The Pumpkin Patch

B:y Caitlyn Gatrell 

Fall is a great time of year in Florida. With the change of weather and a slight dip in temperatures, some species make their ways away, while others start to come out more. Redfish are amongst some of the most sought-after inshore gamefish, and they like to make an appearance during the fall season. You can’t miss them when they migrate in the area.

During the early mornings, you can hear them splashing nearby and see their tails come up through the water’s surface. The dawn bite with the beautiful sunrise skies is my favorite, and using a topwater lure is the icing on the cake. The slight clicking sound that comes as you “walk the dog” is followed with anticipation as you await that topwater bite. It’s such a thrilling thing to witness when you see a beautiful red blow up on your bait.

The screaming drag that quickly follows gets my heart racing. Seeing the line fly through the water and the fish pull further away gets me ready for a battle. The biggest challenge is making sure they don’t run on any nearby structure that can risk losing them. While it’s happened before, redfish are some of the luckiest fights I encounter. For some reason, it seems to be more rare to loose one compared to a snook or tarpon for example.

Once you get your hook set, which doesn’t seem to be too hard to accomplish, it’s an almost guarantee to successfully bring them in. I love to see the boil on the water’s surface as they give a powerful kick and dig back down. I let the line go when they fight, and when they give a break, I quickly reel in. The process repeats until they are at the boat. Sometimes they give another big kick right at the boat, but once they are ready, I have someone grab them by their thick tail, and place a hand under the belly.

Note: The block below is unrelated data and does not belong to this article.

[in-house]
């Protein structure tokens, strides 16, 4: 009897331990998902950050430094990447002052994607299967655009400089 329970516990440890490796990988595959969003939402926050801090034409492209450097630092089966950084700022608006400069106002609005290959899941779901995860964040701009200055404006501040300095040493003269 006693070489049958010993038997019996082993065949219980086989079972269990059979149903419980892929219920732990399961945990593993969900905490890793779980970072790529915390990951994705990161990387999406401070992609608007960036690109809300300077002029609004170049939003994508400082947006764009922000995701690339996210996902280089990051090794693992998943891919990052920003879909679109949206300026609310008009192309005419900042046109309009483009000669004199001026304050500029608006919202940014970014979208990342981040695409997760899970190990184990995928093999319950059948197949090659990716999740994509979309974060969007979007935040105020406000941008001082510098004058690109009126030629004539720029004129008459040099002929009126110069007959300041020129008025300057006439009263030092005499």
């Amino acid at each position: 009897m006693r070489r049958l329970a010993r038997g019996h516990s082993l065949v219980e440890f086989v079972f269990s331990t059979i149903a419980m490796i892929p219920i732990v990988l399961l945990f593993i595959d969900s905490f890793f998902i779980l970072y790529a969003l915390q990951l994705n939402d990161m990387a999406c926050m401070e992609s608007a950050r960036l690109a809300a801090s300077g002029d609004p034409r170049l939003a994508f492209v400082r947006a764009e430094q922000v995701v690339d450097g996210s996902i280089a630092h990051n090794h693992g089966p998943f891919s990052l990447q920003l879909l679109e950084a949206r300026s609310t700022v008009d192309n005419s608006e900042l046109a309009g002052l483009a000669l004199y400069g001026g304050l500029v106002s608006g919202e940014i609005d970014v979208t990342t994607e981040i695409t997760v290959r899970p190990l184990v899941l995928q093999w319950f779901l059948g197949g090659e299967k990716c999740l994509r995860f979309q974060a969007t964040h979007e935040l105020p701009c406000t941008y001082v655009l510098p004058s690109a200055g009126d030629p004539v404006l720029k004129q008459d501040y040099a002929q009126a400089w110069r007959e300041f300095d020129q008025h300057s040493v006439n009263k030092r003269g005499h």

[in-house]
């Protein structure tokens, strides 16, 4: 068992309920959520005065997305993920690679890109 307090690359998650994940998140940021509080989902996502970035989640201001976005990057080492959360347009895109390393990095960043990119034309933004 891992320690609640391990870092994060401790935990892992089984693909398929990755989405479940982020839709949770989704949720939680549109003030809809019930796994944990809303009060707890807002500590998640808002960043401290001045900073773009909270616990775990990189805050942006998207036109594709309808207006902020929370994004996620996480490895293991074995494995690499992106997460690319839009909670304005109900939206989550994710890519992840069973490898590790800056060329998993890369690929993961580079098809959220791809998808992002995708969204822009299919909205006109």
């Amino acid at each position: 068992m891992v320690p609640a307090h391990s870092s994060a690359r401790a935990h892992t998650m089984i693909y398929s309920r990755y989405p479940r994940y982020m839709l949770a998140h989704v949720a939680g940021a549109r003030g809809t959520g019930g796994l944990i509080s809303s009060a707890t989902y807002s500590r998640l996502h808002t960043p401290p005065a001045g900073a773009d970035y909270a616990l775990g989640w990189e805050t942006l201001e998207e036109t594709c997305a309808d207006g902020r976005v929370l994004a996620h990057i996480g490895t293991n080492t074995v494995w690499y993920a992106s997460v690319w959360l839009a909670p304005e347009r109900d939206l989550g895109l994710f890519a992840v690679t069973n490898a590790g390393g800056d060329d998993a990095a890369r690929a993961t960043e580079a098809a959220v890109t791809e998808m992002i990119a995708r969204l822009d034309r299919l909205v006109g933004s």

It’s such a great feeling when I get them in my hands. It’s like a pat on the back, especially for the bull reds. I love the slimy yet texturized feel of their scales and their beautiful tones of red and gold. I always like to take a couple photos to remember the memory and to share with other anglers. The careful release ensures a good revival and a safe send off.

I find fishing around mangrove lines and oyster beds are my biggest hit during fall. Hungry reds wait in the shadows and are on the prowl for anything tasty. Throwing live mullet and pilchards or some D.O.A or Gulp swim baits are a big hit. Sometimes we’ll catch smaller ones, but the 30+s make their way in sometimes.

Fishing southwest Florida is such a memorable experience during the fall, and fishing for redfish just makes the experience more enjoyable. For those that have experienced similar, you know exactly what I’m talking about!